Shocking moment cyclists mount pavement and nearly 'mow down' blind man waiting at 'floating bus stop' in London

8 April 2023, 14:05 | Updated: 8 April 2023, 15:23

Andrew Hodgson was nearly mown down by the two cyclists
Andrew Hodgson was nearly mown down by the two cyclists. Picture: NBFUK

By Kit Heren

A hair-raising video shows the moment two cyclists weave past a woman in a wheelchair and a blind man holding a white stick, at a London 'floating' bus stop.

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The video shows how the cyclists, going down a path through a "floating" bus stop between the road and the shelter, pass very close to the two disabled people.

One of the cyclists, a delivery rider, goes onto the pavement instead of slowing down or stopping for the people waiting for the bus.

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The video, published by the National Federation of the Blind UK (NFBUK), also shows several other near-misses at the bus stop in Lea Bridge, in the north-east London borough of Waltham Forest.

One segment shows another cyclist on a cargo bike going down the bike lane at speed while a wheelchair user is trying to get on the bus.

NFBUK chief Andrew Hodgson is the blind man at the start of the video. He only became aware of the near-collision with the cyclists when a colleague told him what had happened afterwards.

He said: "It really is totally inaccessible. These sorts of designs need to be scrapped, those that have been installed need to be taken out and there need to be no new ones."

Mr Hodgson urged cyclists to be more careful around vulnerable pedestrians, adding that he could easily have been "mown down".

The Highway Code says that cyclists should give way to pedestrians on shared use cycle tracks," adding that they "should always take care when passing pedestrians, especially children, older or disabled people, and allow them plenty of room."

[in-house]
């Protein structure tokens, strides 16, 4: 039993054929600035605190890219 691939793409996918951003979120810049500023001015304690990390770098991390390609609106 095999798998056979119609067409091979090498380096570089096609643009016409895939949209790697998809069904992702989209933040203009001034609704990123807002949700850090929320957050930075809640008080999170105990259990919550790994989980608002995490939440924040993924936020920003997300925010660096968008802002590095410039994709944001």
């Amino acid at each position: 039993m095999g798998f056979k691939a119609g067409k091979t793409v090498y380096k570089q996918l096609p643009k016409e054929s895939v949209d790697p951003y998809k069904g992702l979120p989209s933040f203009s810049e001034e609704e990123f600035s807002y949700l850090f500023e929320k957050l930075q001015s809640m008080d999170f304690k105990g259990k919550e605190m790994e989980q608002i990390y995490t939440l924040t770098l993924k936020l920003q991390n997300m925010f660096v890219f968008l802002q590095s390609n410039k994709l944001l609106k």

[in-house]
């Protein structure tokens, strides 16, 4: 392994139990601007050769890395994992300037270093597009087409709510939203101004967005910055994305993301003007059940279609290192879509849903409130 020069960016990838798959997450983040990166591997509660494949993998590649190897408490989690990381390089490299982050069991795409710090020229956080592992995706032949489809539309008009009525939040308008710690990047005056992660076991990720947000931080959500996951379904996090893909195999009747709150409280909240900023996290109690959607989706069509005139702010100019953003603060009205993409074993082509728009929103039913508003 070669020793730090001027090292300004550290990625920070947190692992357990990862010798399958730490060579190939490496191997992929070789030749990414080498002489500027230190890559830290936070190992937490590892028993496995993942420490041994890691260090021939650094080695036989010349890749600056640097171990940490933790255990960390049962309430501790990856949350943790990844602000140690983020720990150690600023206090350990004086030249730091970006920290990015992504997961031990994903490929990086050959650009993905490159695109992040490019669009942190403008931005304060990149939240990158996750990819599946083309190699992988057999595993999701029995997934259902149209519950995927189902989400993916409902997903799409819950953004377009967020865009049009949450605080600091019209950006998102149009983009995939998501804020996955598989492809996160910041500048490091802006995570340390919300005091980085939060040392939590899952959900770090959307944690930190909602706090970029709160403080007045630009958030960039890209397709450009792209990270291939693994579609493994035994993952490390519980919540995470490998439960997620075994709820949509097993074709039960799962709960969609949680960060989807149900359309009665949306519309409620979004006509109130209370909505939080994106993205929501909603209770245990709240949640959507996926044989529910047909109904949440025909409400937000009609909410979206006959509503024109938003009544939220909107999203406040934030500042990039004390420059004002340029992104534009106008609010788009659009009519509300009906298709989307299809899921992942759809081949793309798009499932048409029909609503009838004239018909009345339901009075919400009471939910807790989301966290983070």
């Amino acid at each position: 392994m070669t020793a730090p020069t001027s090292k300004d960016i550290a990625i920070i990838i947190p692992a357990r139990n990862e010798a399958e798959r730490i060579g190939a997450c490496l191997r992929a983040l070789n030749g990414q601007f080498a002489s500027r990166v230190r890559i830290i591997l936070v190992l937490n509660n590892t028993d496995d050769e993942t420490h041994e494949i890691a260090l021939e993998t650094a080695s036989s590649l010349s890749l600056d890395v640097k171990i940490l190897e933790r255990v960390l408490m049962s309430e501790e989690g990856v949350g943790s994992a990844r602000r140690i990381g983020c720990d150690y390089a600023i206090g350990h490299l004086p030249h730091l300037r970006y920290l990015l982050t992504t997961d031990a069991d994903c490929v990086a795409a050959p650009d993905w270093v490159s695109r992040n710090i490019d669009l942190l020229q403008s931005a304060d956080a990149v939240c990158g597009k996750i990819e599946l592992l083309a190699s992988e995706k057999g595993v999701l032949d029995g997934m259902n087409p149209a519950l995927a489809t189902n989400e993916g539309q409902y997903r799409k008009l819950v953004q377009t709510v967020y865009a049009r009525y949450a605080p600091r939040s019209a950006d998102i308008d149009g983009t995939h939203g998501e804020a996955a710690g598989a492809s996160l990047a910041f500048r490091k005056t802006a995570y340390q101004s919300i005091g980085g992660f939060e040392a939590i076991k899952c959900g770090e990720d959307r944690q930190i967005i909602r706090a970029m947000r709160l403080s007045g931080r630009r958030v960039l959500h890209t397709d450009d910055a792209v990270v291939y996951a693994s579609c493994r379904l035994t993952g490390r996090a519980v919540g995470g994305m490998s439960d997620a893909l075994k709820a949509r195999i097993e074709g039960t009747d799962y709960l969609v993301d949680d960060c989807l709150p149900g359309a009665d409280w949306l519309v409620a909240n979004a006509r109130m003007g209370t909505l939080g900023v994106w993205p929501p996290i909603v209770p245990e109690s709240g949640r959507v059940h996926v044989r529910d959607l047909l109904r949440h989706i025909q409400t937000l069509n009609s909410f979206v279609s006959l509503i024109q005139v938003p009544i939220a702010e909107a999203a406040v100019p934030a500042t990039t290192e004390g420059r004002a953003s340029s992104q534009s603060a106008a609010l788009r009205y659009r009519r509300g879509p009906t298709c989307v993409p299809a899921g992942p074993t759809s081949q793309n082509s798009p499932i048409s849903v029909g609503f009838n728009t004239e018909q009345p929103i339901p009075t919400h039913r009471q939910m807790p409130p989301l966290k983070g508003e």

The cyclists passing near blind man Andrew Hodgson
The cyclists passing near blind man Andrew Hodgson. Picture: NFBUK

It adds that cyclists should "always be prepared to slow down and stop if necessary".

Floating bus stops, known officially as 'shared-use bus boarders' by Transport for London (TfL) have become more prevalent in recent years across the capital, as officials try to prioritise 'active travel' like cycling, while not compromising on public transport.

Transport chiefs say that floating bus stops are good for preventing cyclists from going out into traffic around buses, which could endanger them and drivers.

But the floating stops have been criticised by disability campaigners, who claim that many disabled and blind people they act as a hindrance to getting on buses.

Mr Hodgson urged cyclists to be more careful after the incident
Mr Hodgson urged cyclists to be more careful after the incident. Picture: NFBUK

An independent review is expected this year, and mayor Sadiq Khan, who has refused to pause the roll-out in the mean time, has said he is looking forward to reading it.

Helen Cansick, TfL's Head of Healthy Streets Investment, said: 'Keeping everyone travelling in the capital safe is our top priority and the needs of blind and partially sighted people are always taken into consideration when designing cycle lanes.

"Bus stop bypasses and shared use bus borders are a nationally recognised approach for avoiding the dangers of cyclists going around buses into oncoming traffic.

"TfL and the London Boroughs, like many cities across the country, have integrated this approach into the cycleway programme and there has been a dramatic increase in number of people cycling in the city.

"We have met with the NFBUK to discuss this, and other such facilities, and are conducting a review of safety at these facilities.

"We welcome all feedback on our cycle routes and will continue to work with disabled people and accessibility groups, taking people’s concerns into account to ensure that changes to our roads work for everyone.'